By Madhu Chandra
Socio-cultural religious revolution versus socio-economic educational revolution is what the nation is witnessing now in Uttar Pradesh. Mayawati – the Dalit Chief Minister has brought socio-cultural and religious revolution within her state in last five years. State capital city Lucknow looks like an ancient Buddhist monastery city today. This socio-cultural and religious revolution has moved toward National Capital Region (NCR) as well, where she has inaugurated National Dalit Prena (Inspiration) Sthal (Place) – a park worth of Rs 685 crores (US$ 150 million) on October 14, 2011, marking the 55th Anniversary of Bhim Rao Ambedkar’s conversion to Buddhism.
With this, two symbolic icons stand on Yamuna river bank right in National Capital Region. Akshardham temple begun building in 2000 and completed in 2005 is a symbolic of Brahmanism – a dominion sect of religious society while National Dalit Prena Sthal a neo symbolic of Dalits – oppressed people, formally known as untouchable. Both iconic symbols lay on same side of Yamuna river bank on east, hardly 5 KM away from each other.
Akshardham temple built during Bharatiya Janta Party regime and National Dalit Prena Sthal during Bahujan Samajwadi Party. Earlier is headed by Brahmin political party while the latter by Dalits.
Akshardham means the eternal, divine abode of the supreme god, the abode of eternal values and virtues of Akshar as defined in the Vedas and Upanishads where divine bhakti, purity and peace forever pervades accordingly Brahminical philosophies. It has become a tourist spot and promotes the socio-cultural religion of Brahmanism.
National Dalit Prena Sthal though inaugurated is yet to open for public. Hopefully it will become another tourist spot soon and millions of unanswered question will be arise by seeing least known iconic statues erected within the park. The statue of Bhim Rao Ambedkar, the architecture of Indian Constitution, a Dalit icon, who fought against untouchability and left Hinduism by embracing Buddhism on October 14, 1956 at Nagpur along with over 50,000 followers from same communities. It was a symbolic exodus from Hinduism to Buddhism to get rid of casteism. Ever since then, the day is observed.
Must also be noted the spot chosen for India’s first Grand Prix Formula One race scheduled on October 30 at Greater Noida. Interestingly, Mayawati named it “Buddha International Circuit.” Wonder why “Buddha” while most of the spots, events and awards are chosen in Aryan names.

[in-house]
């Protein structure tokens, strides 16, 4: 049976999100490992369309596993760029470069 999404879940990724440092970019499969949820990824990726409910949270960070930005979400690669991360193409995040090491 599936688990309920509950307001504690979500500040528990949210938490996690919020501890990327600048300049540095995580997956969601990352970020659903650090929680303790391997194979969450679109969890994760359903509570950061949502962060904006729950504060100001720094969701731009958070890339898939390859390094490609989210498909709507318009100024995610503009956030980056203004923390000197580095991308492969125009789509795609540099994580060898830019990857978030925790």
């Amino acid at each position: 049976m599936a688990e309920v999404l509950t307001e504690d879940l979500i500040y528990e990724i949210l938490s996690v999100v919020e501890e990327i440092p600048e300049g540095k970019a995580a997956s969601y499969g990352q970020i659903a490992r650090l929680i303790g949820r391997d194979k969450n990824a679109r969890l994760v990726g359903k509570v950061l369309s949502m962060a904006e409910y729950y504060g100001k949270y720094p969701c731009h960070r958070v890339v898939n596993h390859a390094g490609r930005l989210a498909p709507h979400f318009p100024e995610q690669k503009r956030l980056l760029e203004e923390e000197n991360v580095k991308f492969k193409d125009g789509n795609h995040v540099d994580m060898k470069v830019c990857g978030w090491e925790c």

The park also has many other statues like Mahatma Jyothi Rao Phule, Kanshi Ram, who brought resurgence of Dalit politic, the mentor of Mayawati and her own. Perhaps, these symbolic statues will tell to the world about caste system, caste taboo and apartheid faced by 250 million Dalits in India.
Dalit-Bahujan activist Kancha Ilaiah debates in book “Post Hindu India” that caste is like a cancer that will kill the religion itself. He predicts that socio-cultural and religious revolution will arise against dominion caste and a neo India will emerge which will be of Post Hindu. The question is, “Will it really happen?” It will be worth to do an analysis on resurgences taking place in Uttar Pradesh.
It took 3000 years for Brahmanism to make whole India into a Hindu land but Mayawati reverted Lucknow into a city that looks like an ancient Buddhist monastery city just in last five years and now with a symbolic setup of National Dalit Prena Sthal at Noida within National Capital Region.. Such reversion might able to do away with the man make system to oppress another human being.
Mayawati faces the challenges between the socio-cultural, religious and political revolution versus socio-economic, educational and development revolution! She has been criticised for investing Rs 685 crores in Noida Park by neglecting socio-economic, educational and health care challenges within her state. She defended that it was just 1% of her government budget.
What should prioritise, whether on Socio-cultural religious changes or socio-economic and educational development, is the question debated in national forums. Kancha Ilaiah defends in NDTV channel that it is important to deal historically. “Historically, India has been Brahmanised through socio-cultural and religious establishment and it should in responded in same manner,” says Kancha Ilaiah.
However, both are important equally. One without another, the emancipation of Dalits and the dream of caste free society will remain next to impossible. I do not agree with those who realise the importance of socio-economic and educational development yet deny the importance of socio-cultural, religious and political resurgence.
Madhu Chandra is a research scholar and social activist based in New Delhi. He works as Regional Secretary of All India Christian Council (www.indianchristians.in) and Spokesperson of North East Support Centre & Helpline (www.nehelpline.net).